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Beyond Copy-Pasting Methods: Navigating Complexity

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Key Takeaways

  • Complexity is the key force behind the problems for which agile is a solution.
  • Focusing agile too much on methods contains the risk of ignorant application.
  • Developing an agile mindset starts with an understanding of the purpose of agile in your specific context.
  • Understanding the nature of complexity and the principles of successful approaches to complexity is a cornerstone of this mindset.
  • While we need to build our own context-specific approaches, the Amber Compass serves as a handrail along the way.

Agile and complexity - the phantom menace

Why is agility a good idea? When you take Jeff Sutherland’s book, it says Scrum: Doing twice the work in half the time. At first sight that looks like a pure efficiency issue. But if we ask experienced agilists why they are doing agile, they usually come up with a list of challenges for which agile works better than other approaches: users only half understand their own requirements. Requirements change because the context changes. You have to build technological substitution into your design. Your solution is connected to many other things, and they all interact and change. But also inside the project you know there will be unpredictable problems and surprises. If we look behind the obvious: what is the common force that makes these challenges behave the way they do? The answer is complexity. Exploring complexity has a big advantage. Once we understand more about the complexity behind the problems which we are trying to solve with agile, we in fact clarify the purpose of our agile practice. This is the starting point from which we can build a common focus and sense of priority within our agile culture.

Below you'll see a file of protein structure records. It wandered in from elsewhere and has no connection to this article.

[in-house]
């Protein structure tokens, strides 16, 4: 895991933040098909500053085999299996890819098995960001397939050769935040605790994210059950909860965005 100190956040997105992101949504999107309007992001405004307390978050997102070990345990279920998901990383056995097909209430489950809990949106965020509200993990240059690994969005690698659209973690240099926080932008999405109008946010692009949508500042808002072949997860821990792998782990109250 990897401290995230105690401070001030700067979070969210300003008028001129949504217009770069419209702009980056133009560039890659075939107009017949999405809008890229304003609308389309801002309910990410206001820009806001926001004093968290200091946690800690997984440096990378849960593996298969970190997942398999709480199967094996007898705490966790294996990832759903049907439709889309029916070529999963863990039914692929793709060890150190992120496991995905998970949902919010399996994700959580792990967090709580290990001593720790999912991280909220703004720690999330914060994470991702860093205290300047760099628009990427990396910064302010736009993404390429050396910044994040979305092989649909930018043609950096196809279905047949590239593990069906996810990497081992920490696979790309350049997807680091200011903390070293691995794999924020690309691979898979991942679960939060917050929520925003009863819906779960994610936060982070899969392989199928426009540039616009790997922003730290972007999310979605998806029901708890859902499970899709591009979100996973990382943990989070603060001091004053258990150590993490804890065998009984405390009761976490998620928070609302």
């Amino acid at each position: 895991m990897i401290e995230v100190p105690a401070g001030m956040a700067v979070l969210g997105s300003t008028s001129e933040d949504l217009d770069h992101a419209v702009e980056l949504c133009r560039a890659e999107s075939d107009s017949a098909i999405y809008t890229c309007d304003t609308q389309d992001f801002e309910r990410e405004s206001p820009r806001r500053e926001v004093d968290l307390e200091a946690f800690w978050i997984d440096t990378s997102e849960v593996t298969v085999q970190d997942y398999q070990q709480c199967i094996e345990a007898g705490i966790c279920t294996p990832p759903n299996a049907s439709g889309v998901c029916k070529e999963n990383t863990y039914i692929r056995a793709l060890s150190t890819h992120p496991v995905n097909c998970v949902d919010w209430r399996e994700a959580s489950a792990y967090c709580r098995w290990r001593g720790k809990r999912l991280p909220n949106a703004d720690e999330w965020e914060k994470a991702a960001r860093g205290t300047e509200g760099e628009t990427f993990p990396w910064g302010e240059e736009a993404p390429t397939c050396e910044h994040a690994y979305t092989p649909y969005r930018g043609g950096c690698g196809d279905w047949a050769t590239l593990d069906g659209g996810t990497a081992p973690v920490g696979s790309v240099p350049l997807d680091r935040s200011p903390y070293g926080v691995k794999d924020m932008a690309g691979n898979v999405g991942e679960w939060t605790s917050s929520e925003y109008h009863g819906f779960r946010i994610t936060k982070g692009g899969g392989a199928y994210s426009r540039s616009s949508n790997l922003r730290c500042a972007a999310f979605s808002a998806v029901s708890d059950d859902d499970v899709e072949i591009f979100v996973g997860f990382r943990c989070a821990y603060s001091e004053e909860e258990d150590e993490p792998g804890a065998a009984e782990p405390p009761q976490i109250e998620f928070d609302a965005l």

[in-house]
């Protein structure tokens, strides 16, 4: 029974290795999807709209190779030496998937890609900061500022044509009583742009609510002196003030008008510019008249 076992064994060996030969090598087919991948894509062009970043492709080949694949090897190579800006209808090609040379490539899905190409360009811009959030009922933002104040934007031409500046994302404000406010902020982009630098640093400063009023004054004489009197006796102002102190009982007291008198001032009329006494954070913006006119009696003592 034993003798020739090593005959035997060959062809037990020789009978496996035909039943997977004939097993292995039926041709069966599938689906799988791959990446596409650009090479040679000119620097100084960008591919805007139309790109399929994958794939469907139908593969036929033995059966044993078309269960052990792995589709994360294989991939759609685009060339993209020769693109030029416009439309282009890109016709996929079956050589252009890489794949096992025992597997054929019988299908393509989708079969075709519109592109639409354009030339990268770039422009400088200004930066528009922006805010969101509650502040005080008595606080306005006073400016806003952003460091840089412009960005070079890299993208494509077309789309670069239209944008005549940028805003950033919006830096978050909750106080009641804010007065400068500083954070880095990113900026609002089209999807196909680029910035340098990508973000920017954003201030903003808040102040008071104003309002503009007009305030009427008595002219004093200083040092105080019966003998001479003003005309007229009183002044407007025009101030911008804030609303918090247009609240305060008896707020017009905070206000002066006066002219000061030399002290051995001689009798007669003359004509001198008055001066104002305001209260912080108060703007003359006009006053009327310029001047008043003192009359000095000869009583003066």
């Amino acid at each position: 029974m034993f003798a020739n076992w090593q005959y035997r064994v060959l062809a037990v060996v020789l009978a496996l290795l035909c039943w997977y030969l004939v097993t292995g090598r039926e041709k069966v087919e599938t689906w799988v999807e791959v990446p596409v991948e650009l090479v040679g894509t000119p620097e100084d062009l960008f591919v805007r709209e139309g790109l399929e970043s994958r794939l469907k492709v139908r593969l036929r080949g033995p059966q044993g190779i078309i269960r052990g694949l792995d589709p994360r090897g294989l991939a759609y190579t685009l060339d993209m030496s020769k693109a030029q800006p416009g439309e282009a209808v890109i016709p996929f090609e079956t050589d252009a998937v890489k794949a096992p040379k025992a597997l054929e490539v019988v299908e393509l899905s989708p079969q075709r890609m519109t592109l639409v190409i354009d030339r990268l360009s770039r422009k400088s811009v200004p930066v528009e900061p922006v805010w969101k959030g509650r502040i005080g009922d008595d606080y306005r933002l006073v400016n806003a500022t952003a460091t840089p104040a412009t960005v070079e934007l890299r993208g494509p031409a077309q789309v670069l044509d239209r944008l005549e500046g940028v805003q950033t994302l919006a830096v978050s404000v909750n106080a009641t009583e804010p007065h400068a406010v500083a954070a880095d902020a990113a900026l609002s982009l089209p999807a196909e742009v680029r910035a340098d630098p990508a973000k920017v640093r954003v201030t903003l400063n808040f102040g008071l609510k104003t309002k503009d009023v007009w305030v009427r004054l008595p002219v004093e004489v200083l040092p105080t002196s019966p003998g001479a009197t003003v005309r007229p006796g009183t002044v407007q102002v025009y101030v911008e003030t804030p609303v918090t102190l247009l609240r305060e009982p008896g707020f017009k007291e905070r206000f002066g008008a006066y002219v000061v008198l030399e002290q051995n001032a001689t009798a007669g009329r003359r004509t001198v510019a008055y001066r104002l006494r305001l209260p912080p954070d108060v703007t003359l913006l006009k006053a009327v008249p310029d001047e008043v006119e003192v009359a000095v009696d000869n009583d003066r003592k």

Agile methods - the temptation of the system

From my perspective as a leadership coach working with agile IT organisations, the structural part of agile fosters many capabilities which help with complexity: iterative progress means adaptability at each iteration. It means we can experiment: trial and error instead of analysis and logical conclusion. But also, we gain momentum by preserving the individual iteration; for example the sprint, from too much disturbance. The opportunity to involve customers with as little filters as possible is another complexity-competence (and we may question whether the typical requirements capture gives us enough unfiltered context, and the possibility of dialogue). Another one would be the use of diversity of perspectives in a cross-functional team. Or AB-testing.